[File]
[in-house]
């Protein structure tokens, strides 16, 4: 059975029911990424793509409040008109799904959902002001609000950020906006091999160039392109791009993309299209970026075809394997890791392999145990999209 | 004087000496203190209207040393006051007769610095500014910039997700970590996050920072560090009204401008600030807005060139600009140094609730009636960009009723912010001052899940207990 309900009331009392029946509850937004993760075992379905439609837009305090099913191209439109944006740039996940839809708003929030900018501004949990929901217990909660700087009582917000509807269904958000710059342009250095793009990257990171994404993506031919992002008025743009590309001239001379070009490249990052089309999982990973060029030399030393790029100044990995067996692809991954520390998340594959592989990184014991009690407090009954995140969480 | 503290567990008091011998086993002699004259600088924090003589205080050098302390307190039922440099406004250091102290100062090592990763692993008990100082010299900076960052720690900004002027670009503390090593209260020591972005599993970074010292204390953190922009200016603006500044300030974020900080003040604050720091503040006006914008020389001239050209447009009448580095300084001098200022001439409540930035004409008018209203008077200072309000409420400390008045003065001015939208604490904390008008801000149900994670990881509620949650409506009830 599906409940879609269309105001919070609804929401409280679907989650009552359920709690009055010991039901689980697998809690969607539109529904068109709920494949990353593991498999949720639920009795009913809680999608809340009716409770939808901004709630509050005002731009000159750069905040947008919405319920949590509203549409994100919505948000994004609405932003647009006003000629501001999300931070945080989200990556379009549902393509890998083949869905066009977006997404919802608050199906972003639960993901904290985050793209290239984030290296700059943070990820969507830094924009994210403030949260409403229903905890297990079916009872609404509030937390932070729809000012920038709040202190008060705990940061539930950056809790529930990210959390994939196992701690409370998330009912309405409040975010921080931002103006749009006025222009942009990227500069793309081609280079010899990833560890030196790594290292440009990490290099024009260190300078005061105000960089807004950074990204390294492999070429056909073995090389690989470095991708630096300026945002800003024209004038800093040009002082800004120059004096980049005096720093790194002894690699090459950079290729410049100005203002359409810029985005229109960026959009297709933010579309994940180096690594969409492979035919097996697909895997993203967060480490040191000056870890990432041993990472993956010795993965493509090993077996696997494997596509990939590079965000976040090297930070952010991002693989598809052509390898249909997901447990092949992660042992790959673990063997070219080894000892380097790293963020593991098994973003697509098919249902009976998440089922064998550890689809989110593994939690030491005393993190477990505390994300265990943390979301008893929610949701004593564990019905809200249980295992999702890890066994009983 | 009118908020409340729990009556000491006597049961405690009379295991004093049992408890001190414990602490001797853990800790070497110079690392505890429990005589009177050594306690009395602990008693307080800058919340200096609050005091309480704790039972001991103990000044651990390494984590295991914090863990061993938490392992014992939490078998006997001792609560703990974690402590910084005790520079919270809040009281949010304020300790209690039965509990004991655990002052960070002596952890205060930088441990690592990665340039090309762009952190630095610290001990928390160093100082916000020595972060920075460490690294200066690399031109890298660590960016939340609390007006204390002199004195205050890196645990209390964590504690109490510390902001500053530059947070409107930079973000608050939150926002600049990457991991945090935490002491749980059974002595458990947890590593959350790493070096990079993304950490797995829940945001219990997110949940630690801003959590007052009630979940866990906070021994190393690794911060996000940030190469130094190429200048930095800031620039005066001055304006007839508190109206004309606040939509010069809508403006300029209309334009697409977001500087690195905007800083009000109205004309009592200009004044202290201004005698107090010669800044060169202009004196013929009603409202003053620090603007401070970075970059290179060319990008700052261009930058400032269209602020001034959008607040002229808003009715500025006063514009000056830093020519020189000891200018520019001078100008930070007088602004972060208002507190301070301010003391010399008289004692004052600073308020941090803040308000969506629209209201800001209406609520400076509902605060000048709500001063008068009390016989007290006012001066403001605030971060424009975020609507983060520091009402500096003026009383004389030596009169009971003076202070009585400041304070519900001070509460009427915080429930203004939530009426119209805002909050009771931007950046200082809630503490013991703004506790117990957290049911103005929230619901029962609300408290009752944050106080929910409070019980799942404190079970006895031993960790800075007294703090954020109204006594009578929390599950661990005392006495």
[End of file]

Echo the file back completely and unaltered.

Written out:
[in-house]
């Protein structure tokens, strides 16, 4: 059975029911990424793509409040008109799904959902002001609000950020906006091999160039392109791009993309299209970026075809394997890791392999145990999209 | 004087000496203190209207040393006051007769610095500014910039997700970590996050920072560090009204401008600030807005060139600009140094609730009636960009009723912010001052899940207990 309900009331009392029946509850937004993760075992379905439609837009305090099913191209439109944006740039996940839809708003929030900018501004949990929901217990909660700087009582917000509807269904958000710059342009250095793009990257990171994404993506031919992002008025743009590309001239001379070009490249990052089309999982990973060029030399030393790029100044990995067996692809991954520390998340594959592989990184014991009690407090009954995140969480 | 503290567990008091011998086993002699004259600088924090003589205080050098302390307190039922440099406004250091102290100062090592990763692993008990100082010299900076960052720690900004002027670009503390090593209260020591972005599993970074010292204390953190922009200016603006500044300030974020900080003040604050720091503040006006914008020389001239050209447009009448580095300084001098200022001439409540930035004409008018209203008077200072309000409420400390008045003065001015939208604490904390008008801000149900994670990881509620949650409506009830 599906409940879609269309105001919070609804929401409280679907989650009552359920709690009055010991039901689980697998809690969607539109529904068109709920494949990353593991498999949720639920009795009913809680999608809340009716409770939808901004709630509050005002731009000159750069905040947008919405319920949590509203549409994100919505948000994004609405932003647009006003000629501001999300931070945080989200990556379009549902393509890998083949869905066009977006997404919802608050199906972003639960993901904290985050793209290239984030290296700059943070990820969507830094924009994210403030949260409403229903905890297990079916009872609404509030937390932070729809000012920038709040202190008060705990940061539930950056809790529930990210959390994939196992701690409370998330009912309405409040975010921080931002103006749009006025222009942009990227500069793309081609280079010899990833560890030196790594290292440009990490290099024009260190300078005061105000960089807004950074990204390294492999070429056909073995090389690989470095991708630096300026945002800003024209004038800093040009002082800004120059004096980049005096720093790194002894690699090459950079290729410049100005203002359409810029985005229109960026959009297709933010579309994940180096690594969409492979035919097996697909895997993203967060480490040191000056870890990432041993990472993956010795993965493509090993077996696997494997596509990939590079965000976040090297930070952010991002693989598809052509390898249909997901447990092949992660042992790959673990063997070219080894000892380097790293963020593991098994973003697509098919249902009976998440089922064998550890689809989110593994939690030491005393993190477990505390994300265990943390979301008893929610949701004593564990019905809200249980295992999702890890066994009983 | 009118908020409340729990009556000491006597049961405690009379295991004093049992408890001190414990602490001797853990800790070497110079690392505890429990005589009177050594306690009395602990008693307080800058919340200096609050005091309480704790039972001991103990000044651990390494984590295991914090863990061993938490392992014992939490078998006997001792609560703990974690402590910084005790520079919270809040009281949010304020300790209690039965509990004991655990002052960070002596952890205060930088441990690592990665340039090309762009952190630095610290001990928390160093100082916000020595972060920075460490690294200066690399031109890298660590960016939340609390007006204390002199004195205050890196645990209390964590504690109490510390902001500053530059947070409107930079973000608050939150926002600049990457991991945090935490002491749980059974002595458990947890590593959350790493070096990079993304950490797995829940945001219990997110949940630690801003959590007052009630979940866990906070021994190393690794911060996000940030190469130094190429200048930095800031620039005066001055304006007839508190109206004309606040939509010069809508403006300029209309334009697409977001500087690195905007800083009000109205004309009592200009004044202290201004005698107090010669800044060169202009004196013929009603409202003053620090603007401070970075970059290179060319990008700052261009930058400032269209602020001034959008607040002229808003009715500025006063514009000056830093020519020189000891200018520019001078100008930070007088602004972060208002507190301070301010003391010399008289004692004052600073308020941090803040308000969506629209209201800001209406609520400076509902605060000048709500001063008068009390016989007290006012001066403001605030971060424009975020609507983060520091009402500096003026009383004389030596009169009971003076202070009585400041304070519900001070509460009427915080429930203004939530009426119209805002909050009771931007950046200082809630503490013991703004506790117990957290049911103005929230619901029962609300408290009752944050106080929910409070019980799942404190079970006895031993960790800075007294703090954020109204006594009578929390599950661990005392006495």